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In late 2013, Cowboy Ventures did an analysis of U.S.-based tech companies were only available in the last a decade that are actually valued at $1 billion. They found 39 of the companies, that they called the "Unicorn Club."
This article summarized 10 key lessons from the Unicorn Club. Surprisingly, among the "learnings" said that, "…the ‘big pivot’ after you start with a different initial product can be an outlier. Nearly 90 percent of companies will work on the original product vision. The four ‘pivots’ after a different initial product were all in consumer companies (Groupon, Instagram, Pinterest and Fab)."
Among my students sent me this article and asked, "What does this mean?" Good question.
Because the pivot is among the core concepts of the Lean Startup, I was puzzled. MAY I be wrong? Is it feasible pivots really do not matter if you would like to become a Unicorn?
Related: YOU SHOULDN’T BE a ‘Pividiot.’ Follow THESE POINTERS.
Short answer — virtually all the Unicorns pivoted. The authors of this article didn’t know very well what a pivot was.
A pivot is a simple insight of the Lean Startup. It says on day one, all you need in your brand-new venture is some untested hypothesis. Therefore you will need to get beyond your building and rapidly test all of your assumptions. The chances are that a number of of your hypotheses will be wrong. When you find your error, instead of firing executives and/or creating an emergency, you just change the hypotheses.
That which was lacking in this article was a clear definition of a pivot. A pivot isn’t just changing the merchandise. A pivot can transform any of nine various things in your business design. A pivot may mean you changed your customer segment, your channel, revenue model/pricing, resources, activities, costs, partners, customer acquisition — plenty of other things than simply the merchandise.
A pivot is a substantive change to 1 or even more of the 9 business design canvas components.
OK, but exactly what is a business design?
Think about a business design as a drawing that presents all the flows between your various areas of your company’s strategy. Unlike a business chart, that is a diagram of how job positions and functions of a company are related, a business design diagrams what sort of company makes money — and never have to go in to the complex information on all its strategy, processes, units, rules, hierarchies, workflows and systems.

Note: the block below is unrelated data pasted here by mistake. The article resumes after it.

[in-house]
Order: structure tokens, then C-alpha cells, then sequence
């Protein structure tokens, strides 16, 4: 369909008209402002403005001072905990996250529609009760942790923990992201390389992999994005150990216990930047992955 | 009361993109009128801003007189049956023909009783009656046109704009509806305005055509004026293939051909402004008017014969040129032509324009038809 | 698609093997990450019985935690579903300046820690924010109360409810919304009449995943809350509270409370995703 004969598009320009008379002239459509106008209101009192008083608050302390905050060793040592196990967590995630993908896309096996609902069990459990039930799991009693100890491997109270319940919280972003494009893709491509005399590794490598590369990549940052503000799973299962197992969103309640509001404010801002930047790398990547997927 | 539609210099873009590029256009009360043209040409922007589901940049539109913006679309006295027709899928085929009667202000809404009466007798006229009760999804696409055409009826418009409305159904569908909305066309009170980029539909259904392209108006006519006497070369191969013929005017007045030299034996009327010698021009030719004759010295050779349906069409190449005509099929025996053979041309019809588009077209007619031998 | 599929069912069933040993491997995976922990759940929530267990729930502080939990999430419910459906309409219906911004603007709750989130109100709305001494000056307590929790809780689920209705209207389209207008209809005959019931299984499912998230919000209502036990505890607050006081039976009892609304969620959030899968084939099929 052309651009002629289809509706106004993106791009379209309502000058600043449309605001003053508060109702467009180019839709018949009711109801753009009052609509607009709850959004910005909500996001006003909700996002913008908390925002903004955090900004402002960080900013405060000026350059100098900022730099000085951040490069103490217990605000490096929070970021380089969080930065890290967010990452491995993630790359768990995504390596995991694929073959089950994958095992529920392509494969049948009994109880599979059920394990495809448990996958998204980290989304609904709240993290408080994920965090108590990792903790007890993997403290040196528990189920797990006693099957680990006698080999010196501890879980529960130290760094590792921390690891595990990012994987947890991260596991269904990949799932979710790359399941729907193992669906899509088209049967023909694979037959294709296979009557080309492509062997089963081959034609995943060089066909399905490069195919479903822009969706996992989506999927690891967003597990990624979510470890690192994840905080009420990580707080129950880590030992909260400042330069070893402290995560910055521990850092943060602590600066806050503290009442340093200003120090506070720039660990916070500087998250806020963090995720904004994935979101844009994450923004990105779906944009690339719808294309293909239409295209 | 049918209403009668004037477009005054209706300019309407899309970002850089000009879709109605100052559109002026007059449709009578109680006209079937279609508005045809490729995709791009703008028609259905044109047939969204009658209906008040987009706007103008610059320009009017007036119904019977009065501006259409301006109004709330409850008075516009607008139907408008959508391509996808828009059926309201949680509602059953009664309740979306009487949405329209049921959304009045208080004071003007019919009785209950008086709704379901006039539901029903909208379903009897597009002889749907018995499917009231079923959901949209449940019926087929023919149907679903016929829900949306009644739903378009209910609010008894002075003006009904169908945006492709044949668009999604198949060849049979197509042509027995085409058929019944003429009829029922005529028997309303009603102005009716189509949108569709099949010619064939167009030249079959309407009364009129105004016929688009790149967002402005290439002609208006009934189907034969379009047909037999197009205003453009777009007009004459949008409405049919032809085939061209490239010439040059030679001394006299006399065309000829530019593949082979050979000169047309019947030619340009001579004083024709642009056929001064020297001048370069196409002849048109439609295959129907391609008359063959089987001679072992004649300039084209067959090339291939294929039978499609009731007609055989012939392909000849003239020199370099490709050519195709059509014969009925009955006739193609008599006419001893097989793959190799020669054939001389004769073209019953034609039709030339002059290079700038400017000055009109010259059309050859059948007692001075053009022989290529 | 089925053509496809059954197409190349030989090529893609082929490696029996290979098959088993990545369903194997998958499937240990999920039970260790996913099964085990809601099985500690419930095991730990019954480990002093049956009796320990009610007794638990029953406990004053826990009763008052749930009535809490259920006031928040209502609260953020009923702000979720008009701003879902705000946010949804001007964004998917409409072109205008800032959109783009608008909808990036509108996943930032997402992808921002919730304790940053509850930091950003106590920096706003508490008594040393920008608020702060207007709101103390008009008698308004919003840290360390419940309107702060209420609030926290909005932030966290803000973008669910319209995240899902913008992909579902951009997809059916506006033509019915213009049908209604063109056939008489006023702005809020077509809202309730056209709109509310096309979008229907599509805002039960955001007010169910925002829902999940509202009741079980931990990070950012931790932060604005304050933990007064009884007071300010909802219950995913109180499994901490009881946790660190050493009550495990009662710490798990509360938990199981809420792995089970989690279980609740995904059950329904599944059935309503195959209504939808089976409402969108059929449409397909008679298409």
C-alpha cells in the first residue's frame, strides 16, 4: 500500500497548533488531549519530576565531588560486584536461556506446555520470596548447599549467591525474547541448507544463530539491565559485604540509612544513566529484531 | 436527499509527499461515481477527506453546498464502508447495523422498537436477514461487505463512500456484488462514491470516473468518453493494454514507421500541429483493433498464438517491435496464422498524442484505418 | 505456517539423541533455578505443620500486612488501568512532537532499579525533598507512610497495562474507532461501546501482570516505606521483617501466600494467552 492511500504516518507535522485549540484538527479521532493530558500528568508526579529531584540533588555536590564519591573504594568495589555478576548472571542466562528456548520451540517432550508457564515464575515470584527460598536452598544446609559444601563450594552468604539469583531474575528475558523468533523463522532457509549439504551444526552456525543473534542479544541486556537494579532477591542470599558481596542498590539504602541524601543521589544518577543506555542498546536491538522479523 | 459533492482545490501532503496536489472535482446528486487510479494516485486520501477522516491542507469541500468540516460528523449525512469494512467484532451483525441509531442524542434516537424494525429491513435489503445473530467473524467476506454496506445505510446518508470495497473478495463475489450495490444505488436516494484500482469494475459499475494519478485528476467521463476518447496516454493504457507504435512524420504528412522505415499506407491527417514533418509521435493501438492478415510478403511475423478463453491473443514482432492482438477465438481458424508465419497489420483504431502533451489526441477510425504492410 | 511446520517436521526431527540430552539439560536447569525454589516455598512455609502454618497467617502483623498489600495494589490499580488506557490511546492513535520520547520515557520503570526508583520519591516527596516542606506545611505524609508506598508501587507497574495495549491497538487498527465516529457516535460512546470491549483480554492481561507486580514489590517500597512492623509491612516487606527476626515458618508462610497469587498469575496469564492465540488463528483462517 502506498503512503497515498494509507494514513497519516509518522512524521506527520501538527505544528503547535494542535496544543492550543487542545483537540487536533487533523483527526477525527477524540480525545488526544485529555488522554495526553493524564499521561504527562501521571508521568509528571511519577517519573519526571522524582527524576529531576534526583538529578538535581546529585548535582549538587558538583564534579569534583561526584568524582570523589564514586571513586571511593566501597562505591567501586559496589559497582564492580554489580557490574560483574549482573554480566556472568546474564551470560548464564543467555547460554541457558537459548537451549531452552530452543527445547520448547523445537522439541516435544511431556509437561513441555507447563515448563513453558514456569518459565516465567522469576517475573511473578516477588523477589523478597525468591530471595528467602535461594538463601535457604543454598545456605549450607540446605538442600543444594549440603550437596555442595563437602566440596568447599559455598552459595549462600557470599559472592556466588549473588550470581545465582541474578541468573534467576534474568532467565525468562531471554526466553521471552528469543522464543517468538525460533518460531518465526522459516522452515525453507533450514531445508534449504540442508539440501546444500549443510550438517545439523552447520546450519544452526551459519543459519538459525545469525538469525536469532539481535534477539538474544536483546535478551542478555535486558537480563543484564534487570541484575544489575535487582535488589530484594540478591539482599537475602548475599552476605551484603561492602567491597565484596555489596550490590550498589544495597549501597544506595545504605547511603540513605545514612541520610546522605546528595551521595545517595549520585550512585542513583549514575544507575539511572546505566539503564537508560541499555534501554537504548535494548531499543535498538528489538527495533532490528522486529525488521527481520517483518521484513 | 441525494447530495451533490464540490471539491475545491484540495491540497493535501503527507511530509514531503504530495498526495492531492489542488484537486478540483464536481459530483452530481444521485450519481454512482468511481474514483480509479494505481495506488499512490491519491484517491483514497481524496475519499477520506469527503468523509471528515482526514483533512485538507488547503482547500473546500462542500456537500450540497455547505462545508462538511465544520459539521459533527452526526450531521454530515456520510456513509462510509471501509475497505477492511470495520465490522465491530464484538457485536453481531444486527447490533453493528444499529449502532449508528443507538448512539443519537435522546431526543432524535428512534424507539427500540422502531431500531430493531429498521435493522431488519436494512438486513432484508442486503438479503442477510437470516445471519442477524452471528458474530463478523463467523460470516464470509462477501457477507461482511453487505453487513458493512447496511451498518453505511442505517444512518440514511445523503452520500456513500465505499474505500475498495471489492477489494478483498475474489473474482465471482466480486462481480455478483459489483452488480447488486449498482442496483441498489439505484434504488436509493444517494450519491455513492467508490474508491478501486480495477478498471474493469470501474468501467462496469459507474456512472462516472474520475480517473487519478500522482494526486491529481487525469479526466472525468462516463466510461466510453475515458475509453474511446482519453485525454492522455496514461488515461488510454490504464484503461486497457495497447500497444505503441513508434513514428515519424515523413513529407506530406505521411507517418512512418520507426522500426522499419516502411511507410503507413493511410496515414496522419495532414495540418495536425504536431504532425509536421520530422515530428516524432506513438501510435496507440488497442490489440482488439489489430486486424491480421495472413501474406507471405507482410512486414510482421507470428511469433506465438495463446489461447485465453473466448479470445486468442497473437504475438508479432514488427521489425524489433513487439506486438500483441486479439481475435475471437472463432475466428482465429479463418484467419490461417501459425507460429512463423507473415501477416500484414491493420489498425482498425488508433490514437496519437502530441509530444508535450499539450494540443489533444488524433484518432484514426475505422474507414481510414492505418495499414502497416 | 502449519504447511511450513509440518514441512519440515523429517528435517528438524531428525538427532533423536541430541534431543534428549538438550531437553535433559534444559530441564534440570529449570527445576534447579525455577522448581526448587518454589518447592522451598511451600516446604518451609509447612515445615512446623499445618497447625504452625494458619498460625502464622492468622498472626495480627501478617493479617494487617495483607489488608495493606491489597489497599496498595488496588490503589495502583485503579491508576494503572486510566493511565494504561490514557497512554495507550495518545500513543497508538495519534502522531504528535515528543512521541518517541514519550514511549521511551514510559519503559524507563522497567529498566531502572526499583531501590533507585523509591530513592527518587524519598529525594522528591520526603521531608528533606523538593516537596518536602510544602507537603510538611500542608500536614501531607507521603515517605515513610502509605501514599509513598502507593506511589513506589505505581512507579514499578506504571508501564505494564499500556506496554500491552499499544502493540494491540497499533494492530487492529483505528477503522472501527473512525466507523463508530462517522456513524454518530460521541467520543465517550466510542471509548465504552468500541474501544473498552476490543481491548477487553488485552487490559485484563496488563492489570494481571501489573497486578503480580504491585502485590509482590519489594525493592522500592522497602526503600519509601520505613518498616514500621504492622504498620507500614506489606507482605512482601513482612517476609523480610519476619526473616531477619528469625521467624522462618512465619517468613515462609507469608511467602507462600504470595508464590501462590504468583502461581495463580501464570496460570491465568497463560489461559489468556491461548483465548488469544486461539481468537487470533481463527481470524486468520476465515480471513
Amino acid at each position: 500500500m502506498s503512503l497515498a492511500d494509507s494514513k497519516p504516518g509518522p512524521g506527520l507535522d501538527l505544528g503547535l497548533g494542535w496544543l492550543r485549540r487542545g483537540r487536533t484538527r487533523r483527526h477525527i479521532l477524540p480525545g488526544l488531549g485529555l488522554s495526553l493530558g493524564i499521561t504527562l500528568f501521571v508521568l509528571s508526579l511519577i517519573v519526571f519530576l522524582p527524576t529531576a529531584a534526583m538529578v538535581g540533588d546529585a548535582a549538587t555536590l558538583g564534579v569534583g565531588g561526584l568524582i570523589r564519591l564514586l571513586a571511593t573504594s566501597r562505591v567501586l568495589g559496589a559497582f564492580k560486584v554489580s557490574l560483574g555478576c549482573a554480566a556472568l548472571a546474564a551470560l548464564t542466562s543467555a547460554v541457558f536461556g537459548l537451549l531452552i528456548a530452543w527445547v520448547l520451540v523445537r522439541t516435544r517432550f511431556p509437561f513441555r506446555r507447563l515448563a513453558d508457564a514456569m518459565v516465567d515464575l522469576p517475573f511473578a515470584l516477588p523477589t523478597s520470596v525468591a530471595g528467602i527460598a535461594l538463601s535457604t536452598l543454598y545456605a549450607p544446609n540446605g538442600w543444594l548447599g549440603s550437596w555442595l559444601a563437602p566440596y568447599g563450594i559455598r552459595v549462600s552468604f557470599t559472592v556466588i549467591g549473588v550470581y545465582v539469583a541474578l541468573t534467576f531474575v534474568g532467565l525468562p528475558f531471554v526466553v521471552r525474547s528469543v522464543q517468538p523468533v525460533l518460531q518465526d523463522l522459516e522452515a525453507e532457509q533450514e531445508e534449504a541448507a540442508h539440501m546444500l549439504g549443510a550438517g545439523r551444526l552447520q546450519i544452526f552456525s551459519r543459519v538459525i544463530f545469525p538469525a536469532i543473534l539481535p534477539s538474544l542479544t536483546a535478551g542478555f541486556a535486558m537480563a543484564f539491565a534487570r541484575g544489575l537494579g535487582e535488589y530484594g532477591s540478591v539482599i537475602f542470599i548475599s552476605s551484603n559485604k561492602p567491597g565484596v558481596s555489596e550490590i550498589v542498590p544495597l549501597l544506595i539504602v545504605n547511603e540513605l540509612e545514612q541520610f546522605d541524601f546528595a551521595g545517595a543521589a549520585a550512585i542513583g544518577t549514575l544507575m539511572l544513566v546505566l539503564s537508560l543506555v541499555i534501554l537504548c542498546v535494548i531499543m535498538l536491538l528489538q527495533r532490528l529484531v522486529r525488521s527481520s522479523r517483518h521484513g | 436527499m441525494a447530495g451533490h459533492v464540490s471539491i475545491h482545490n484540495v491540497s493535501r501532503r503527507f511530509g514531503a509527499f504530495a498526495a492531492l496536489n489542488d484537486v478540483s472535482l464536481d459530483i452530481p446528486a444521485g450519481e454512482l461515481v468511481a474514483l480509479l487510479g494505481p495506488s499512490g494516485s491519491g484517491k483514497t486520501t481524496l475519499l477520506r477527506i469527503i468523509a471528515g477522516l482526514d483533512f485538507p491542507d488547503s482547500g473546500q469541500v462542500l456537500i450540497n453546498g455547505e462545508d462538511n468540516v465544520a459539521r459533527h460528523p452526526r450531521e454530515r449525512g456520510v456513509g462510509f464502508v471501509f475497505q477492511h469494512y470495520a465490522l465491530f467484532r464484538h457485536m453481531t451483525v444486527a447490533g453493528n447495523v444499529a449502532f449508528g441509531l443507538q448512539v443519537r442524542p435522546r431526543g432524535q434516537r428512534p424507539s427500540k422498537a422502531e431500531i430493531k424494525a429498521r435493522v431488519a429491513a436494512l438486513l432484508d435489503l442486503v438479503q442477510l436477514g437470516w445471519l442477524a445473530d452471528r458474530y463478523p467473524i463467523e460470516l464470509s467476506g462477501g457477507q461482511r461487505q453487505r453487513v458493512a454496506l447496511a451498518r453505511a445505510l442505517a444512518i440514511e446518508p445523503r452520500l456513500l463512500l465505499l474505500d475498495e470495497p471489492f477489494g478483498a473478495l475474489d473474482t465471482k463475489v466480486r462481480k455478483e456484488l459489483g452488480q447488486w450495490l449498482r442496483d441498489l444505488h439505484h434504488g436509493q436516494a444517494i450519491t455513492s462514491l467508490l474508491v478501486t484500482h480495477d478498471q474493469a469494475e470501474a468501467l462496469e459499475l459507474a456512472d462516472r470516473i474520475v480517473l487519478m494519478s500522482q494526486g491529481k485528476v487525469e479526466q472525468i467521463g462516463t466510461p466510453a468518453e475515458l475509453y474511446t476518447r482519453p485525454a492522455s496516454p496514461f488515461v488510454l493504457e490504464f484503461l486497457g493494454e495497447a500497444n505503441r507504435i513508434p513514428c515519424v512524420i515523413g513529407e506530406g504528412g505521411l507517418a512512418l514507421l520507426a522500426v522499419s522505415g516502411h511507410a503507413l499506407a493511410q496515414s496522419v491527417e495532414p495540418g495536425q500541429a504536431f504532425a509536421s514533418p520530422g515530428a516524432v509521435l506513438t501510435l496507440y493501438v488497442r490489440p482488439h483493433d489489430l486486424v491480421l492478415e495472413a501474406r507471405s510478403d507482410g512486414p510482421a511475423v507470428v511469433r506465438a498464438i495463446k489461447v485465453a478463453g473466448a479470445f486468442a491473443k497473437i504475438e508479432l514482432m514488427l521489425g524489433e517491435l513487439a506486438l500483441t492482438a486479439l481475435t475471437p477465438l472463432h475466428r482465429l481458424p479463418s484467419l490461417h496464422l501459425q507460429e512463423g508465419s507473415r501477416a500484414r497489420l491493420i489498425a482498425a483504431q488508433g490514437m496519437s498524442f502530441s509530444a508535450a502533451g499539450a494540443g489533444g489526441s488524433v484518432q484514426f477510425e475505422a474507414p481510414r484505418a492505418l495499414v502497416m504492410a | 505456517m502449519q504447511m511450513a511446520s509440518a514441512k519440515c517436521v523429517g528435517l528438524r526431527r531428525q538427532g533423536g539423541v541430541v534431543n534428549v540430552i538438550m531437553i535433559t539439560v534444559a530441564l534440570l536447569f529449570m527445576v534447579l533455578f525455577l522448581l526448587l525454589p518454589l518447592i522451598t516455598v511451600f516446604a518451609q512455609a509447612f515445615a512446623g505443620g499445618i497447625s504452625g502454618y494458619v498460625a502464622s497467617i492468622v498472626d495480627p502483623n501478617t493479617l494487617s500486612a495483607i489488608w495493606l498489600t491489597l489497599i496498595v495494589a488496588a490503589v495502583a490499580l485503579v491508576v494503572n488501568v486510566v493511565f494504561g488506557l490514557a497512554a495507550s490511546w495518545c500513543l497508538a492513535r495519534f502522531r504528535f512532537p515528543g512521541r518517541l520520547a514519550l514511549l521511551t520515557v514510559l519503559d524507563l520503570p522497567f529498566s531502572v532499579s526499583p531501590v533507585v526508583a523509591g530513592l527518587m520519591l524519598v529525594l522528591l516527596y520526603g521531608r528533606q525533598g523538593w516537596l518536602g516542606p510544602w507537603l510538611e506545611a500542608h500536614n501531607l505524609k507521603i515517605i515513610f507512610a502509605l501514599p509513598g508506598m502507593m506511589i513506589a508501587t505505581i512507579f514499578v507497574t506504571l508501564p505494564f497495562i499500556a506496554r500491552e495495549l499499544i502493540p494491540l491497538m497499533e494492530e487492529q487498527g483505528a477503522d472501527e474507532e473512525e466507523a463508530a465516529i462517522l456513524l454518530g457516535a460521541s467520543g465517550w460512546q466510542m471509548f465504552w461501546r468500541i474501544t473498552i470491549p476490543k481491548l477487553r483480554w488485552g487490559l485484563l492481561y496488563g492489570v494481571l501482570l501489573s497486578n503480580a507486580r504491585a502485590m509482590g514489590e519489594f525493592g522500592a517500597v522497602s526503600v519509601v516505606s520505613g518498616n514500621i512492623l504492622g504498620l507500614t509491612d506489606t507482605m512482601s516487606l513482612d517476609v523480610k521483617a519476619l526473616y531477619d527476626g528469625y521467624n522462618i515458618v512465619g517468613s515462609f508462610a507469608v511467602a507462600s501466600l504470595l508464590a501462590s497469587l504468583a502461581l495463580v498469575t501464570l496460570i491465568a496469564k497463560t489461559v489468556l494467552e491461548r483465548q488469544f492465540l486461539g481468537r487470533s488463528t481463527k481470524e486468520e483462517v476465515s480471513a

Related: The Art of the Pivot
Alexander Osterwalder’s business design canvas puts all of the complicated strategies of your business in a single simple diagram. Each one of the nine boxes in the canvas specifies information on your company’s strategy. (The business enterprise model canvas is probably the three the different parts of the Lean Startup. Start to see the HBR article here.)
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So to answer my student’s question, I remarked that the author of this article had too narrow a definition of just what a pivot meant. In the event that you returned and analyzed just how many Unicorns pivoted on the nine business design components, you’d likely find that almost all did so.
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Have a look at the Unicorn Club and take into account the changes in customer segments, revenue, pricing and channels those companies have made given that they began: Facebook, LinkedIn — new customer segments; Meraki — new revenue models and customer segments; Yelp — product pivot. Now you realize the energy of the pivot.
A pivot isn’t just when you change the merchandise
A pivot is a substantive change to 1 or even more of the nine business design canvas components
Virtually all startups pivot on some part of their business design after founding
Startups centered on just product pivots will limited their strategic choices — it’s like bringing a knife to a gunfight
Related: Steve Blank on Building Great Founding Teams